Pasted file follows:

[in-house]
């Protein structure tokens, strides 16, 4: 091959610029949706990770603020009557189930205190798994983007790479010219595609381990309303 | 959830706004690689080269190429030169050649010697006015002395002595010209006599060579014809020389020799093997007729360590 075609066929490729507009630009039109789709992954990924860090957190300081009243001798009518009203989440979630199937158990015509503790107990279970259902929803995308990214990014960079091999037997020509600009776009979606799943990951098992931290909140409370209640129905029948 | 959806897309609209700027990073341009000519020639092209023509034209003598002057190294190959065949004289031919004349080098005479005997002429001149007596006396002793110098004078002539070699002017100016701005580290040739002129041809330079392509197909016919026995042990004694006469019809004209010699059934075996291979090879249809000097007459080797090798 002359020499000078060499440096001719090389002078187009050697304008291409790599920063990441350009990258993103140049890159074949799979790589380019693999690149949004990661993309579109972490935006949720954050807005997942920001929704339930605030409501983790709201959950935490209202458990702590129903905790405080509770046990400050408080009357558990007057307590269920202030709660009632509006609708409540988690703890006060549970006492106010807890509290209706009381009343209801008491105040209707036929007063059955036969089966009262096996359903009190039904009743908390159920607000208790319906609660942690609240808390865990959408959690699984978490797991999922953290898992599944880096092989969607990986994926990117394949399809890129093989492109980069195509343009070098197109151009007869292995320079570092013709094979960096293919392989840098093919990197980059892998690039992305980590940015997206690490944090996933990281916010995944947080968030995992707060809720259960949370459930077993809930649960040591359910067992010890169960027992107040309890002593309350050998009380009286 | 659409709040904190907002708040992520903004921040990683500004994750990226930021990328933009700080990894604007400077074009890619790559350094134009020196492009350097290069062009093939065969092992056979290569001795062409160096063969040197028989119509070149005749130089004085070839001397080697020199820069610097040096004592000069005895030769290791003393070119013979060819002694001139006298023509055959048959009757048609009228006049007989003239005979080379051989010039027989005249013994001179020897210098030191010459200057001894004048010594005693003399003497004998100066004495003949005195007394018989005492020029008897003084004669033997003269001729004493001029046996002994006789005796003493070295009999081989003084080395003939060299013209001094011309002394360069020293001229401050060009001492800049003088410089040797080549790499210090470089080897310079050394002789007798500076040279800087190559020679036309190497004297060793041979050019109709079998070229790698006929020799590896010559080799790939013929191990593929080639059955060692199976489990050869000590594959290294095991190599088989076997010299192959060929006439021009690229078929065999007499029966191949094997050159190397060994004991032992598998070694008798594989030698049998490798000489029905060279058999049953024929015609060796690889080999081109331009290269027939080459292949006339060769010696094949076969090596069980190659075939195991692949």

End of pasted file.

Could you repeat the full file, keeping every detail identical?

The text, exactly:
[in-house]
């Protein structure tokens, strides 16, 4: 091959610029949706990770603020009557189930205190798994983007790479010219595609381990309303 | 959830706004690689080269190429030169050649010697006015002395002595010209006599060579014809020389020799093997007729360590 075609066929490729507009630009039109789709992954990924860090957190300081009243001798009518009203989440979630199937158990015509503790107990279970259902929803995308990214990014960079091999037997020509600009776009979606799943990951098992931290909140409370209640129905029948 | 959806897309609209700027990073341009000519020639092209023509034209003598002057190294190959065949004289031919004349080098005479005997002429001149007596006396002793110098004078002539070699002017100016701005580290040739002129041809330079392509197909016919026995042990004694006469019809004209010699059934075996291979090879249809000097007459080797090798 002359020499000078060499440096001719090389002078187009050697304008291409790599920063990441350009990258993103140049890159074949799979790589380019693999690149949004990661993309579109972490935006949720954050807005997942920001929704339930605030409501983790709201959950935490209202458990702590129903905790405080509770046990400050408080009357558990007057307590269920202030709660009632509006609708409540988690703890006060549970006492106010807890509290209706009381009343209801008491105040209707036929007063059955036969089966009262096996359903009190039904009743908390159920607000208790319906609660942690609240808390865990959408959690699984978490797991999922953290898992599944880096092989969607990986994926990117394949399809890129093989492109980069195509343009070098197109151009007869292995320079570092013709094979960096293919392989840098093919990197980059892998690039992305980590940015997206690490944090996933990281916010995944947080968030995992707060809720259960949370459930077993809930649960040591359910067992010890169960027992107040309890002593309350050998009380009286 | 659409709040904190907002708040992520903004921040990683500004994750990226930021990328933009700080990894604007400077074009890619790559350094134009020196492009350097290069062009093939065969092992056979290569001795062409160096063969040197028989119509070149005749130089004085070839001397080697020199820069610097040096004592000069005895030769290791003393070119013979060819002694001139006298023509055959048959009757048609009228006049007989003239005979080379051989010039027989005249013994001179020897210098030191010459200057001894004048010594005693003399003497004998100066004495003949005195007394018989005492020029008897003084004669033997003269001729004493001029046996002994006789005796003493070295009999081989003084080395003939060299013209001094011309002394360069020293001229401050060009001492800049003088410089040797080549790499210090470089080897310079050394002789007798500076040279800087190559020679036309190497004297060793041979050019109709079998070229790698006929020799590896010559080799790939013929191990593929080639059955060692199976489990050869000590594959290294095991190599088989076997010299192959060929006439021009690229078929065999007499029966191949094997050159190397060994004991032992598998070694008798594989030698049998490798000489029905060279058999049953024929015609060796690889080999081109331009290269027939080459292949006339060769010696094949076969090596069980190659075939195991692949």